Dog Days: Accidents Caused by Distracted Drivers & Their Dogs
In many cities and states, drivers who are caught using their phone behind the wheel face fines. This was part of the movement to decrease the number of traffic incidents related to distracted driving. According to the National Highway Traffic Safety Administration (NHTSA), more than 3,000 people were killed in 2010 due in part to distracted driving. In addition, nearly 450,000 were injured in car accidents involving a participant driving while distracted. Interestingly enough, another form of distracted driving is becoming more of a concern: unrestrained pets.
The Dog Days Are Over
A former California legislator introduced a bill that sought to fine people who drive with animals on their laps. It did not pass because the governor did not believe it was a priority. So far, only a handful of states have passed legislation requiring restraint of animals in moving vehicles. In Hawaii it is illegal to drive with a pet on your lap. Under distracted driving laws in Arizona, Connecticut, and Maine, drivers can be cited for a violation if found driving with a pet in their laps. Similar legislation has been proposed in Rhode Island. At this point it is still disputed whether unrestrained pets are a serious enough distraction for lawmakers to be more concerned.
The Issue of a Pet Co-Pilot
According to a survey taken by AAA and Kurgo Pet Passenger, 65% of the dog owners surveyed admitted to engaging in at least one distracting activity while driving with their dog.
These distracting activities included the following:
- Petting the dog (52%)
- Using hands or arms to restrict dog’s movement when braking (23%)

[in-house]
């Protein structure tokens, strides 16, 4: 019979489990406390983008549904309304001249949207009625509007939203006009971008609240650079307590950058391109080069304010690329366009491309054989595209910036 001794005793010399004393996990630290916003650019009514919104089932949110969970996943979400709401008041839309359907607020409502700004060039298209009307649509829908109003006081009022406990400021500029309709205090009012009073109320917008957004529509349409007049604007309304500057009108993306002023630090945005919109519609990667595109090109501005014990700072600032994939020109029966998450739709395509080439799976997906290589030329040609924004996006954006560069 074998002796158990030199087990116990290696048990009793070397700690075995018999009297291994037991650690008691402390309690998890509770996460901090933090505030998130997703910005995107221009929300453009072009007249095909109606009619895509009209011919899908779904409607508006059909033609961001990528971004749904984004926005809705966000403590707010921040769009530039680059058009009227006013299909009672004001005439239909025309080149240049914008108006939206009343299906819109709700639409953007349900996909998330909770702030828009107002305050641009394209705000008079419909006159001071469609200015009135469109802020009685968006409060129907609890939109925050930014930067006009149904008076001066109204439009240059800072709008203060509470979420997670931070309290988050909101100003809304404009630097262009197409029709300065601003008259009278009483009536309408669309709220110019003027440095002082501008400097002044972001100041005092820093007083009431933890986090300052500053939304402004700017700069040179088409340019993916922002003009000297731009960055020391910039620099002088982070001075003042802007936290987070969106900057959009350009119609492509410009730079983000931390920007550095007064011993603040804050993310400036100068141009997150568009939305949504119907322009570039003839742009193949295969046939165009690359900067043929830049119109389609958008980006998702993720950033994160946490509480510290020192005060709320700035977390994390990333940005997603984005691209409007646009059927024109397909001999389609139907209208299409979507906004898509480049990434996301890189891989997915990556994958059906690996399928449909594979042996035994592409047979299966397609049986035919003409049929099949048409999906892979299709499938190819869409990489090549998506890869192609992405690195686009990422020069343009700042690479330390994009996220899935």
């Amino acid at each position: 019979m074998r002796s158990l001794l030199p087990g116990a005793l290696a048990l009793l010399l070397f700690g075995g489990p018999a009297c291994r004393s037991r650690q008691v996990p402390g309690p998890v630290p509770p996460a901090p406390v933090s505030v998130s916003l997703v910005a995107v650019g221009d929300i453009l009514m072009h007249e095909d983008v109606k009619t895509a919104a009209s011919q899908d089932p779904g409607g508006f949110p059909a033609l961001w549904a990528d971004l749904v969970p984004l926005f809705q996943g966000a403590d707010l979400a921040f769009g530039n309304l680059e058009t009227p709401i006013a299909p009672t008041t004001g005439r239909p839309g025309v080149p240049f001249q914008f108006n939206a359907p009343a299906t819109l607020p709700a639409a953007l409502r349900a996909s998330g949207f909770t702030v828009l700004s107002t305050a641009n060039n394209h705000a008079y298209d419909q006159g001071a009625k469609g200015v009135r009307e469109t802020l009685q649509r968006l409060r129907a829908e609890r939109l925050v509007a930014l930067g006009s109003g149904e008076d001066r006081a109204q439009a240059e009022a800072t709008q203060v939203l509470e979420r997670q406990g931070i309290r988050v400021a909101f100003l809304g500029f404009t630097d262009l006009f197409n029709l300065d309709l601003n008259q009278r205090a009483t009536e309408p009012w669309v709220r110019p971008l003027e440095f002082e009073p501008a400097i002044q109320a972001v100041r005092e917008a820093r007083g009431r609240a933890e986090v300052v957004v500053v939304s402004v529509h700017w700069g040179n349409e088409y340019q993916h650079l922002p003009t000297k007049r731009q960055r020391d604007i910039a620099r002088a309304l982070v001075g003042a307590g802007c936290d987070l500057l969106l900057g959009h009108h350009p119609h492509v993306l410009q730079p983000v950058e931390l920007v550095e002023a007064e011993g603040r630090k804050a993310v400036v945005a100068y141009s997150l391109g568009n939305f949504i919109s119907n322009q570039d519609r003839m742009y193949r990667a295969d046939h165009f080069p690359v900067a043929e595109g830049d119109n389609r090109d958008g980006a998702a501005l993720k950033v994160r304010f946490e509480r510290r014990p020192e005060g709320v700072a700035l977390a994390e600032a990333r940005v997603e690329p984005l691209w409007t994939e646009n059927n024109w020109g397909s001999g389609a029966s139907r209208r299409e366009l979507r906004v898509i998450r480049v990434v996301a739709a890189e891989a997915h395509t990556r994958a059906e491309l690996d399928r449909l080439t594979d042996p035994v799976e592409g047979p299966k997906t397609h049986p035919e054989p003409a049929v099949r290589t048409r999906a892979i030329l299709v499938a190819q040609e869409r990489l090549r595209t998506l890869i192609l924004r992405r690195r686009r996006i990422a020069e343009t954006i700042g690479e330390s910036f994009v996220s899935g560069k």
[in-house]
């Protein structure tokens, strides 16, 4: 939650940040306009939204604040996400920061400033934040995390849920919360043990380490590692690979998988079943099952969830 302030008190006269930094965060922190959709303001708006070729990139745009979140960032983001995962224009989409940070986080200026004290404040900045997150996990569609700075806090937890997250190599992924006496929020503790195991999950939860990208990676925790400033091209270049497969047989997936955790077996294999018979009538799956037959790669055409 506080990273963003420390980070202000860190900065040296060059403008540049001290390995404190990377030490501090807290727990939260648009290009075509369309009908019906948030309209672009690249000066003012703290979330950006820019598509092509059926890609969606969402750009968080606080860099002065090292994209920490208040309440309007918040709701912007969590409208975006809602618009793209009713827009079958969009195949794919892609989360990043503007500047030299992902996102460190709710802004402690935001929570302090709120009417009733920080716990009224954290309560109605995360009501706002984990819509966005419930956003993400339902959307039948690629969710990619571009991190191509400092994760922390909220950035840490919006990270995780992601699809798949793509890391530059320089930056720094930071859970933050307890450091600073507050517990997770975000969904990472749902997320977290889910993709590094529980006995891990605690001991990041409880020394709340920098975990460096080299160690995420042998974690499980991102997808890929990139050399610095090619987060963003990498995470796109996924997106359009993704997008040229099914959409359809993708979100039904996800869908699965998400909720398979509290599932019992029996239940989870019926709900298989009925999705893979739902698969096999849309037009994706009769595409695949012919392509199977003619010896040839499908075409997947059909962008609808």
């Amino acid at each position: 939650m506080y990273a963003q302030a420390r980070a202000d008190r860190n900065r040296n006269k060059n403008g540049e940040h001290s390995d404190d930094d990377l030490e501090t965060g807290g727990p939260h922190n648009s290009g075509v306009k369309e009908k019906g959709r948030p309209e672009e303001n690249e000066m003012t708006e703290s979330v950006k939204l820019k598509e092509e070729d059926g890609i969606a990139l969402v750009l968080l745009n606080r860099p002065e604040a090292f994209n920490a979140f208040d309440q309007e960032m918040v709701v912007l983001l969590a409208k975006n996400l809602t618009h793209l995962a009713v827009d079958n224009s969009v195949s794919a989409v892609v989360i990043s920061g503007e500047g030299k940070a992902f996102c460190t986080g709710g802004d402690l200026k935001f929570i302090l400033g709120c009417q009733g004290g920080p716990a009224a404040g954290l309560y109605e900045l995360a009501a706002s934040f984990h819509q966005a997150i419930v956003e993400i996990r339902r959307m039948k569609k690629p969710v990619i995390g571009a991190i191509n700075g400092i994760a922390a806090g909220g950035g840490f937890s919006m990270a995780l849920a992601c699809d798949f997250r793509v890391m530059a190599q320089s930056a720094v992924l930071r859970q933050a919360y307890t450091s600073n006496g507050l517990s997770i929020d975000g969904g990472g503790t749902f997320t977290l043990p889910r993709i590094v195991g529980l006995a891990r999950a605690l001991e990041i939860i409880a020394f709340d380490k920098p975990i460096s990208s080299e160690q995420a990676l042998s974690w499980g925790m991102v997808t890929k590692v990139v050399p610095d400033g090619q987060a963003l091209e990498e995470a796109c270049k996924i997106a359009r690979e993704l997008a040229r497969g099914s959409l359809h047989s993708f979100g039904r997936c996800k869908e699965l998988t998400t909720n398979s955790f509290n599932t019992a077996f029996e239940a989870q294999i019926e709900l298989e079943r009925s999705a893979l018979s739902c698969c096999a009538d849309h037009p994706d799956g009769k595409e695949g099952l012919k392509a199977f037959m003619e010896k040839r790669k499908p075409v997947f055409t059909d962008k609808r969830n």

- Using hands or arms to prevent dog from climbing into back / frontseat (19%)
- Reaching into backseat to interact with dog (13%)
- Giving food to dog (13%)
- Playing with the dog (4%)
- Taking a photo with the dog (3%)
At least 84% of these respondents also did not restrain their pets while in the vehicle. All these distracting activities take more than enough attention away from the road to cause a serious accident.
Pets Turned Projectiles
In addition to being a distraction, some pets can also cause a lot of damage after an accident. Research has shown that an unrestrained 10lb dog in a crash at 50mph will exert roughly 500lbs of force. An unrestrained 80lb dog in a crash at only 30mph will exert approximately 2400lbs of force. That type of projectile can cause serious injuries to whoever gets hit by the dog. An unrestrained dog could also run off after a crash and get hit by another vehicle or cause another car crash.
While more states are starting to consider this as a safety matter, it is doubtful that any sweeping changes will happen in the near future. Even so, experts suggest that all pets be restrained in the car using either a harness or a pet carrier. These methods protect the pet as well as the driver because a sudden stop or collision can propel an animal forward with a great deal of force causing injury to the pet or any human passengers in the car.